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WEDNESDAY, Jan. 30, 2019 (HealthDay News) -- As abuse of injected heroin and other addictive opioids spreads throughout the United States, heart experts warn of a growing threat: strokes caused by infections contracted through dirty needles.
"People need to be more aware that stroke can be a devastating complication of injecting opioids," said the lead author of a new study, Dr. Setareh Salehi Omran. She's a fellow in vascular neurology at the Weill Cornell Medical Center and Columbia University Medical Center in New York City.
Reporting this week at the annual meeting of the American Stroke Association, Omran's team said the rate of hospitalizations for stroke rose 20 percent per year between 2008 and 2015, coinciding with the worsening of the opioid epidemic.
As the researchers explained, injecting heroin or other opioids can enable bacteria to get into the body. These germs then travel via the bloodstream to infect and inflame heart valves -- a dangerous condition called infective endocarditis.
Looking at U.S. data on hospitalizations between 1993 and 2015, the researchers identified nearly 5,300 patients hospitalized with stroke from opioid-related infective endocarditis. These cases have risen steadily: from 2.4 per 10 million people in 1993 to 18.8 per 10 million people in 2015, the findings showed.
Once infective endocarditis occurs, clumps of infected tissue can break off and travel to the brain's blood vessels and block them, triggering stroke.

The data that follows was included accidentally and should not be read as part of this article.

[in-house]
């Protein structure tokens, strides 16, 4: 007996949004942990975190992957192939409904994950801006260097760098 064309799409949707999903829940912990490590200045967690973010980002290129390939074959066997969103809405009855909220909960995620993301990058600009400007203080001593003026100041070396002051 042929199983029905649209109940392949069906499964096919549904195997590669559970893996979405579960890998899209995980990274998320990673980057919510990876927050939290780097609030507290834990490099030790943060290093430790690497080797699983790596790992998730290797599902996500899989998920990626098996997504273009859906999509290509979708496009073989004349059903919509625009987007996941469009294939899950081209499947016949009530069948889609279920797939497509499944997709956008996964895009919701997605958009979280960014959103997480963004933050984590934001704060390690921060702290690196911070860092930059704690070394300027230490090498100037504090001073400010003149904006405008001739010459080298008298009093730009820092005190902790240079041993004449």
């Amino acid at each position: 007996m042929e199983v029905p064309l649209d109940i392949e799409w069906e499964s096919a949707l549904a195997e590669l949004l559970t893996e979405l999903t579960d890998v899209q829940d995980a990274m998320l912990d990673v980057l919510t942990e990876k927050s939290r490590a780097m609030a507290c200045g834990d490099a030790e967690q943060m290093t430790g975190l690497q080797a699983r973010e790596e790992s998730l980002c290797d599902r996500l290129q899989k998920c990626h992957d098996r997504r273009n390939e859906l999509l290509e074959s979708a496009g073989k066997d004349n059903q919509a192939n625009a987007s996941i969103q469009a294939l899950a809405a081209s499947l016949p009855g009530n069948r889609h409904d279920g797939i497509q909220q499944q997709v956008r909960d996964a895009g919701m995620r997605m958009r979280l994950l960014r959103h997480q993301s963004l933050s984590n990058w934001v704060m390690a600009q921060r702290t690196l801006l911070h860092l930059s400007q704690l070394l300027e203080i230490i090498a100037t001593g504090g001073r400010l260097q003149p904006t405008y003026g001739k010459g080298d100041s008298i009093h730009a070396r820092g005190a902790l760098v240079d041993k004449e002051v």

These types of stroke have become more common in recent years, Omran's team said, with the largest increase among whites in the northeastern and southern United States.
Stroke hospitalizations rose among Americans of all ages and genders, but the greatest increases over the past decade have occurred among women and people younger than 45, the study authors said.
All of this "parallels the rise in heroin overdose-related complications and deaths, which tripled between 2010 and 2015," Omran noted in a meeting news release.
Two doctors who've seen these tragic cases firsthand agreed there's cause for alarm.
"This study is a wake-up call," said neurologist and stroke expert Dr. Richard Libman.
"These types of strokes can be devastating," added Libman, who helps direct neurology at Long Island Jewish Medical Center in New Hyde Park, N.Y.
"Antibiotics are sometimes useful for the prevention of recurrent stroke, but at other times, antibiotics are insufficient and these patients may require major cardiac surgery to prevent recurrent stroke," he said.
Dr. Nicole Berwald directs emergency medicine at Staten Island University Hospital in New York City. She believes opioid abuse is lowering the age at which stroke typically hits.
"Emergency medicine physicians are on the front lines of stroke care," Berwald said, and "we are [now] looking at a younger patient population than that with the usual health problems typically associated with stroke."
What to do? According to Omran, "efforts to minimize prescription opioid abuse are important in addressing this public health problem, since the highly addictive nature of opioids can lead some people to turn to cheaper alternatives, such as injectable opioids like heroin."
The study was also published Jan. 30 in the journal Stroke.
-- Robert Preidt
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SOURCES: Richard Libman, M.D., vice chair, neurology, Long Island Jewish MedicalCenter, New Hyde Park, N.Y.; Nicole Berwald, M.D., chair, emergency medicine, Staten Island University Hospital, New York City; American Stroke Association, news release, Jan. 30, 2019